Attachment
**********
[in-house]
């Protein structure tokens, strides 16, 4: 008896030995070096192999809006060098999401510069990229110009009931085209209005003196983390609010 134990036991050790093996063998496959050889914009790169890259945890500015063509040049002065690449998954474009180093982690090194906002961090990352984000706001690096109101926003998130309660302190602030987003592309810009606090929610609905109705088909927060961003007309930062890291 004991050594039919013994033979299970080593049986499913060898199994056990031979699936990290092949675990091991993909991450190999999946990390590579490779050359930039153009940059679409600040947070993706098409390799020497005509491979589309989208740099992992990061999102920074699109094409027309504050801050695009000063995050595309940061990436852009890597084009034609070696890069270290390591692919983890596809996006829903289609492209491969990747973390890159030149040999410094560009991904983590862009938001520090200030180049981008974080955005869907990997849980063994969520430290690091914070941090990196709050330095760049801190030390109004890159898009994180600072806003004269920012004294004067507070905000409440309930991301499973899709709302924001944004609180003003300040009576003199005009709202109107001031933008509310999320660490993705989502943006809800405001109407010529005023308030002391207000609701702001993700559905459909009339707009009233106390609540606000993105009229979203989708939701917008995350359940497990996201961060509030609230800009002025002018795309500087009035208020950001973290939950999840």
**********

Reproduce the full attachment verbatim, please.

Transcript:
[in-house]
């Protein structure tokens, strides 16, 4: 008896030995070096192999809006060098999401510069990229110009009931085209209005003196983390609010 134990036991050790093996063998496959050889914009790169890259945890500015063509040049002065690449998954474009180093982690090194906002961090990352984000706001690096109101926003998130309660302190602030987003592309810009606090929610609905109705088909927060961003007309930062890291 004991050594039919013994033979299970080593049986499913060898199994056990031979699936990290092949675990091991993909991450190999999946990390590579490779050359930039153009940059679409600040947070993706098409390799020497005509491979589309989208740099992992990061999102920074699109094409027309504050801050695009000063995050595309940061990436852009890597084009034609070696890069270290390591692919983890596809996006829903289609492209491969990747973390890159030149040999410094560009991904983590862009938001520090200030180049981008974080955005869907990997849980063994969520430290690091914070941090990196709050330095760049801190030390109004890159898009994180600072806003004269920012004294004067507070905000409440309930991301499973899709709302924001944004609180003003300040009576003199005009709202109107001031933008509310999320660490993705989502943006809800405001109407010529005023308030002391207000609701702001993700559905459909009339707009009233106390609540606000993105009229979203989708939701917008995350359940497990996201961060509030609230800009002025002018795309500087009035208020950001973290939950999840």